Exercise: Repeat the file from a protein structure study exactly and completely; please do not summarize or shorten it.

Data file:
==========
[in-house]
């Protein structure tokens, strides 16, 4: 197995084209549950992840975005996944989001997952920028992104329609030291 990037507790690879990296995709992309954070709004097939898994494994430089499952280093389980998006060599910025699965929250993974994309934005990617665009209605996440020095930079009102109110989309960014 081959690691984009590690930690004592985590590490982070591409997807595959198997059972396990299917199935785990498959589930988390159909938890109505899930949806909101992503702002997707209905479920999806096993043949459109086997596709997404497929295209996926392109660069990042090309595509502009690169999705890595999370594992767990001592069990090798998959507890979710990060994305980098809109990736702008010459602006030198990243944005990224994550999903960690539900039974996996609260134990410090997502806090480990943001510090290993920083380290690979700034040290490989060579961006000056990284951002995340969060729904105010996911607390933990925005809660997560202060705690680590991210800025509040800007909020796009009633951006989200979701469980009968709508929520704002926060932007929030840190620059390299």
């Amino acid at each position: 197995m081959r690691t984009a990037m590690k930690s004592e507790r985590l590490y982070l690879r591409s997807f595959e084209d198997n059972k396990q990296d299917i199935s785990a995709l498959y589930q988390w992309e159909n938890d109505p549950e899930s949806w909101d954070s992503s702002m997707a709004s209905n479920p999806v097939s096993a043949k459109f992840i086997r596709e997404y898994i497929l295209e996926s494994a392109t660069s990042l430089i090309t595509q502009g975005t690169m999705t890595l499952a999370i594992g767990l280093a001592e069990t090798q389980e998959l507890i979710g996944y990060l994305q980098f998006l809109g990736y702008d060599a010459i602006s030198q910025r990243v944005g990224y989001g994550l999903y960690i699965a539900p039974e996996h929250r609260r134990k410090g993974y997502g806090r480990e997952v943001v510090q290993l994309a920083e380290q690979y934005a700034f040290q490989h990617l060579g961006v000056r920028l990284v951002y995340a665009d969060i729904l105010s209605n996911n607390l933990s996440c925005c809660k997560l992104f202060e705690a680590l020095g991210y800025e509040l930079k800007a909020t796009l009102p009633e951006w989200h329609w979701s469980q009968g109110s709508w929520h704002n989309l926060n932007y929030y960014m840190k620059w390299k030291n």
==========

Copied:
[in-house]
């Protein structure tokens, strides 16, 4: 197995084209549950992840975005996944989001997952920028992104329609030291 990037507790690879990296995709992309954070709004097939898994494994430089499952280093389980998006060599910025699965929250993974994309934005990617665009209605996440020095930079009102109110989309960014 081959690691984009590690930690004592985590590490982070591409997807595959198997059972396990299917199935785990498959589930988390159909938890109505899930949806909101992503702002997707209905479920999806096993043949459109086997596709997404497929295209996926392109660069990042090309595509502009690169999705890595999370594992767990001592069990090798998959507890979710990060994305980098809109990736702008010459602006030198990243944005990224994550999903960690539900039974996996609260134990410090997502806090480990943001510090290993920083380290690979700034040290490989060579961006000056990284951002995340969060729904105010996911607390933990925005809660997560202060705690680590991210800025509040800007909020796009009633951006989200979701469980009968709508929520704002926060932007929030840190620059390299």
């Amino acid at each position: 197995m081959r690691t984009a990037m590690k930690s004592e507790r985590l590490y982070l690879r591409s997807f595959e084209d198997n059972k396990q990296d299917i199935s785990a995709l498959y589930q988390w992309e159909n938890d109505p549950e899930s949806w909101d954070s992503s702002m997707a709004s209905n479920p999806v097939s096993a043949k459109f992840i086997r596709e997404y898994i497929l295209e996926s494994a392109t660069s990042l430089i090309t595509q502009g975005t690169m999705t890595l499952a999370i594992g767990l280093a001592e069990t090798q389980e998959l507890i979710g996944y990060l994305q980098f998006l809109g990736y702008d060599a010459i602006s030198q910025r990243v944005g990224y989001g994550l999903y960690i699965a539900p039974e996996h929250r609260r134990k410090g993974y997502g806090r480990e997952v943001v510090q290993l994309a920083e380290q690979y934005a700034f040290q490989h990617l060579g961006v000056r920028l990284v951002y995340a665009d969060i729904l105010s209605n996911n607390l933990s996440c925005c809660k997560l992104f202060e705690a680590l020095g991210y800025e509040l930079k800007a909020t796009l009102p009633e951006w989200h329609w979701s469980q009968g109110s709508w929520h704002n989309l926060n932007y929030y960014m840190k620059w390299k030291n």